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- Religion and Democracy in the United States: Danger or Opportunity?
- Alan Wolfe - Political Science Department - Boston College
The United States remains a deeply religious country and religion plays an inextricably critical role in American politics. Controversy over issues such as abortion is fueled by opposition in the Catholic Church and among conservative Protestants, candidates for the presidency are questioned about their religious beliefs, and the separation of church and state remains hotly contested.
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While the examination of religion's influence in politics has long been neglected, in the last decade the subject has finally garnered the attention it deserves. In Religion and Democracy in the United States, prominent scholars consider the ways Americans understand the relationship between their religious beliefs and the political arena.
This collection, a work of the Task Force on Religion and American Democracy of the American Political Science Association, thoughtfully explores the effects of religion on democracy and contemporary partisan politics. Topics include how religious diversity affects American democracy, how religion is implicated in America's partisan battles, and how religion affects ideas about race, ethnicity, and gender. We have been spending our moral capital with the same reckless abandon that we have been spending our financial capital.
For Rabbi Sacks, the charred ruins of London neighborhoods are a symptom of a process of civilizational decay that is affecting, to one degree or another, all of the established democracies of the West. The very existence of democracy, in other words, is tied to the reinvigoration of religious faith.
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The issue of religion and its relation to democracy is a central issue in the thought of Jean Bethke Elshtain, though she places more emphasis on a revival of civil society activism than of religious faith. Elsewhere, though, she writes that that such struggles are not self-generating but are inspired by religious faith.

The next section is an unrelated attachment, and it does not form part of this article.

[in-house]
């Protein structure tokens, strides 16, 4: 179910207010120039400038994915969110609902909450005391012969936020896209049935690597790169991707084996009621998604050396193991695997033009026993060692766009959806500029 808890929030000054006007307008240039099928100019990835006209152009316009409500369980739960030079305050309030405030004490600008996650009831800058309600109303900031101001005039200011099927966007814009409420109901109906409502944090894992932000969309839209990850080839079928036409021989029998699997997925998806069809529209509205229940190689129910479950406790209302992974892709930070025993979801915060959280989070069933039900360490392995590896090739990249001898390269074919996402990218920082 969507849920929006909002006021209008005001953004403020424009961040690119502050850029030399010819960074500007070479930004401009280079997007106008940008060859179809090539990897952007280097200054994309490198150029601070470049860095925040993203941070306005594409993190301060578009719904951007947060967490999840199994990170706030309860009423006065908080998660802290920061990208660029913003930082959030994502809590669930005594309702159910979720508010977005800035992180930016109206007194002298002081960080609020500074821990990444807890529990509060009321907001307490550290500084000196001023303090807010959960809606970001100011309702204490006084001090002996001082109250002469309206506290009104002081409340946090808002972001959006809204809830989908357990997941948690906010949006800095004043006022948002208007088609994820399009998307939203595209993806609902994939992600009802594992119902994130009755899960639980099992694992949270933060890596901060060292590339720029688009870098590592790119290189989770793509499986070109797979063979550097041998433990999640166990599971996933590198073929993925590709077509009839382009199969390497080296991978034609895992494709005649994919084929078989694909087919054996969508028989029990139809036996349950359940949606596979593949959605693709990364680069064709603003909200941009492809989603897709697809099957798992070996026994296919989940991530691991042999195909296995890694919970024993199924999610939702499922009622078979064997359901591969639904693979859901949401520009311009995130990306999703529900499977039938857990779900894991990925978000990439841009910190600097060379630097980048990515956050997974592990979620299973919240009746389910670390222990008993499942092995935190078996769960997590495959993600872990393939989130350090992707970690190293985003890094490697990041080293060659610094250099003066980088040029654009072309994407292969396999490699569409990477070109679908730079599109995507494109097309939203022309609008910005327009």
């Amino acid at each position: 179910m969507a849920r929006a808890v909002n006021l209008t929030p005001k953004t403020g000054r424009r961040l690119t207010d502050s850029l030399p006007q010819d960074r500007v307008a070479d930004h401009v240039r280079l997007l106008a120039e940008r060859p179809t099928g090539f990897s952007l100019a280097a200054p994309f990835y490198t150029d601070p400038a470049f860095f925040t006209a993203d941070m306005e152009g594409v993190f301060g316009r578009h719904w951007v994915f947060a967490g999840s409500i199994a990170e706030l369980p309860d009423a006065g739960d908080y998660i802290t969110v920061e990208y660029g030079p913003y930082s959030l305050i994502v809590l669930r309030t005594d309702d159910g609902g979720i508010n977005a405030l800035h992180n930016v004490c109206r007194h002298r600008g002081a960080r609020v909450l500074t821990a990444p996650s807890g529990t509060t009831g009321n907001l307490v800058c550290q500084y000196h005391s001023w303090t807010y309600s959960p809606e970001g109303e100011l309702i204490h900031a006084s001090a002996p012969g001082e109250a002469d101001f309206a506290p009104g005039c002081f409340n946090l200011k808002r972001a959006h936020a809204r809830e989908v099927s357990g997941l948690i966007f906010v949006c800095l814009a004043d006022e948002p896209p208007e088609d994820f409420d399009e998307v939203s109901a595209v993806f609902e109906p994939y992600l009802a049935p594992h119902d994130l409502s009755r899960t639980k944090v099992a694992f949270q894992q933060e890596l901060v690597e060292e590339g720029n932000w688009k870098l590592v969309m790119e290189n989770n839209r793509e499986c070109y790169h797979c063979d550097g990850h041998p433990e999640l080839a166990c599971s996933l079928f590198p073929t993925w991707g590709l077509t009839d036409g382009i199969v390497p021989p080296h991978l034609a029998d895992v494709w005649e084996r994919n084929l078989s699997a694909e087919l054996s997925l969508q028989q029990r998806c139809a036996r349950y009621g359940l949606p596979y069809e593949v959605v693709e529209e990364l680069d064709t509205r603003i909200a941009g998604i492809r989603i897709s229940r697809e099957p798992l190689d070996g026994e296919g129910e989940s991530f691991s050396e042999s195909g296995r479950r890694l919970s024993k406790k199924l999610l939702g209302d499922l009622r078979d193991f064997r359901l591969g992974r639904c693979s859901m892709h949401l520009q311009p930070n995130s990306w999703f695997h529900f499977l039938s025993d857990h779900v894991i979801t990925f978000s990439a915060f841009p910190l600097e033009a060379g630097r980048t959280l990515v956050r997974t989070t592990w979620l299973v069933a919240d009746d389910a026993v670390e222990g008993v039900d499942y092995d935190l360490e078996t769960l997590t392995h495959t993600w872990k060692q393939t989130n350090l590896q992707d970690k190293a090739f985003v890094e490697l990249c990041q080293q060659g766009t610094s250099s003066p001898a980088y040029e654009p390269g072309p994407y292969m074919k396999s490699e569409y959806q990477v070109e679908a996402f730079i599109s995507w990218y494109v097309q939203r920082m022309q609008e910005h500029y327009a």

We see that every major social movement in American history until recent decades, perhaps has been interlaced with religious language, inspiration, and enthusiasm. Social movements may generate the moral purpose and common action that a healthy democracy requires, but they themselves are the product of religious faith. Vaclav Havel, the playwright and former President of the Czech Republic, has spoken eloquently on this point.
But in and of themselves, they cannot guarantee his dignity, freedom and responsibility. I think the fathers of American democracy knew this very well.
Religion and Democracy in the United States: Danger or Opportunity?
The view that democratic society depends very powerfully on the influence that religious faith exercises on the individual and on society as a whole was set forth in the most compelling way by Alexis de Tocqueville in his seminal work Democracy in America. And what can be done with a people who are their own masters if they are not submissive to the Deity?
Tocqueville writes about three ways that religion prepares people for democratic citizenship.
Rather, his entreaties were addressed to the clergy in Europe, where the Christian church had formed a union with the temporal powers, for which it was paying the price. He wonders if the vaunted human-rights ideals contained in the preamble to the European constitution can survive in a culture of moral relativism that has lost any connection to its roots in Christianity. It is also inconsistent with the way Tocqueville properly understood the relationship between religion and democracy as a finely balanced system of institutional separation and mutual inter-dependence, with religion helping democracy by preparing the people to assume the obligations of citizenship, and democracy helping religion by giving it the freedom to minister to the people and to uplift their spirits.rentlatami.tk
Alan Wolfe - Political Science Department - Boston College
Nowhere today is there a greater need to understand and appreciate the necessary link between religion and democracy than in the Middle East and the larger Muslim world, where a debate is raging over the proper relationship between politics and faith. Stay tuned and prayerfully get ready.
Jim Wallis is president of Sojourners. Follow Jim on Twitter JimWallis. Skip to main content. By using sojo. Magazine Current Issue Write for Sojourners. Subscribe Magazine Preaching the Word Newsletters. Jim Wallis.
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